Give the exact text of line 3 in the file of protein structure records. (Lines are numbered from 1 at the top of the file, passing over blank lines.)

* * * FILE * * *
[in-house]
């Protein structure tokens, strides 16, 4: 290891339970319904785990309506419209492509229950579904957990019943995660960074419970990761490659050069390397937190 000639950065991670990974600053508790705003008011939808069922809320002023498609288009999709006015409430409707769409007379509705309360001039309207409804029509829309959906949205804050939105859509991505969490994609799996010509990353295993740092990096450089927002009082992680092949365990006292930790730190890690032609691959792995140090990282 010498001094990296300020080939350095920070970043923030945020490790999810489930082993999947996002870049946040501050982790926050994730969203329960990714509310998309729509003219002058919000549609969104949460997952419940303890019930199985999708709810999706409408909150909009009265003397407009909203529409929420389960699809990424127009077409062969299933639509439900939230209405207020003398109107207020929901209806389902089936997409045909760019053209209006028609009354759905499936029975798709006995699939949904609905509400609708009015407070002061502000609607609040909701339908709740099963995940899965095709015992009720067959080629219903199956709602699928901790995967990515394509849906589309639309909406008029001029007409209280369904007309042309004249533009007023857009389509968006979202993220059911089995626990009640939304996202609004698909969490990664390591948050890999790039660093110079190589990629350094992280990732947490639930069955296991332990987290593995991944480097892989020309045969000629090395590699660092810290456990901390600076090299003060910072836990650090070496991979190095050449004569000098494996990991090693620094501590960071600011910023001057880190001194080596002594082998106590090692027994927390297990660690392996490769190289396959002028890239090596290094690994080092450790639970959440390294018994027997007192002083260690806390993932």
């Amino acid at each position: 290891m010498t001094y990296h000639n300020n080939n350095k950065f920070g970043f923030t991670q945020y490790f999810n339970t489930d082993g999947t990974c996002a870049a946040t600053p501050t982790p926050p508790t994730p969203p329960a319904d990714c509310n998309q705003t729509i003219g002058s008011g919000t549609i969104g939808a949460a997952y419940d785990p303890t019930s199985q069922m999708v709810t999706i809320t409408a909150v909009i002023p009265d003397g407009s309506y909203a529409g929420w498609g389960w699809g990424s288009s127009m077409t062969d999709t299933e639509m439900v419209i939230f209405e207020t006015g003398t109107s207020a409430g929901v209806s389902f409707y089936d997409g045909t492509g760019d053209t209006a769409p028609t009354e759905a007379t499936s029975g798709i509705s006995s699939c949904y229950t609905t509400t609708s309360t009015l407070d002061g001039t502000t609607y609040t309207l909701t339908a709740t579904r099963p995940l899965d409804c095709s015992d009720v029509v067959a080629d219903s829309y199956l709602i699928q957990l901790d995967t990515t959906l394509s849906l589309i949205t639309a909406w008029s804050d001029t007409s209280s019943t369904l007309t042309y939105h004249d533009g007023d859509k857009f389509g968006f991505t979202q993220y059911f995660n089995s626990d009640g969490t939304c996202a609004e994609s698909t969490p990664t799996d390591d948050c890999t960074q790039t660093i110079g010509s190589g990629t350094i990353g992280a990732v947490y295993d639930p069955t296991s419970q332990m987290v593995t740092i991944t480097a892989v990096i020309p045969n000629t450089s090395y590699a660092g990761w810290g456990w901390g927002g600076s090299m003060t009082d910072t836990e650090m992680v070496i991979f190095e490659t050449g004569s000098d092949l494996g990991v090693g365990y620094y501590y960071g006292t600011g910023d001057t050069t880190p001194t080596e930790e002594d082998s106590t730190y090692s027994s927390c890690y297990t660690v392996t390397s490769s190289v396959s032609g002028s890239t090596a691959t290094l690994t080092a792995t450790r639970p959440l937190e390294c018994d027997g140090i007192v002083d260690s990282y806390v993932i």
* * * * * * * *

């Amino acid at each position: 290891m010498t001094y990296h000639n300020n080939n350095k950065f920070g970043f923030t991670q945020y490790f999810n339970t489930d082993g999947t990974c996002a870049a946040t600053p501050t982790p926050p508790t994730p969203p329960a319904d990714c509310n998309q705003t729509i003219g002058s008011g919000t549609i969104g939808a949460a997952y419940d785990p303890t019930s199985q069922m999708v709810t999706i809320t409408a909150v909009i002023p009265d003397g407009s309506y909203a529409g929420w498609g389960w699809g990424s288009s127009m077409t062969d999709t299933e639509m439900v419209i939230f209405e207020t006015g003398t109107s207020a409430g929901v209806s389902f409707y089936d997409g045909t492509g760019d053209t209006a769409p028609t009354e759905a007379t499936s029975g798709i509705s006995s699939c949904y229950t609905t509400t609708s309360t009015l407070d002061g001039t502000t609607y609040t309207l909701t339908a709740t579904r099963p995940l899965d409804c095709s015992d009720v029509v067959a080629d219903s829309y199956l709602i699928q957990l901790d995967t990515t959906l394509s849906l589309i949205t639309a909406w008029s804050d001029t007409s209280s019943t369904l007309t042309y939105h004249d533009g007023d859509k857009f389509g968006f991505t979202q993220y059911f995660n089995s626990d009640g969490t939304c996202a609004e994609s698909t969490p990664t799996d390591d948050c890999t960074q790039t660093i110079g010509s190589g990629t350094i990353g992280a990732v947490y295993d639930p069955t296991s419970q332990m987290v593995t740092i991944t480097a892989v990096i020309p045969n000629t450089s090395y590699a660092g990761w810290g456990w901390g927002g600076s090299m003060t009082d910072t836990e650090m992680v070496i991979f190095e490659t050449g004569s000098d092949l494996g990991v090693g365990y620094y501590y960071g006292t600011g910023d001057t050069t880190p001194t080596e930790e002594d082998s106590t730190y090692s027994s927390c890690y297990t660690v392996t390397s490769s190289v396959s032609g002028s890239t090596a691959t290094l690994t080092a792995t450790r639970p959440l937190e390294c018994d027997g140090i007192v002083d260690s990282y806390v993932i």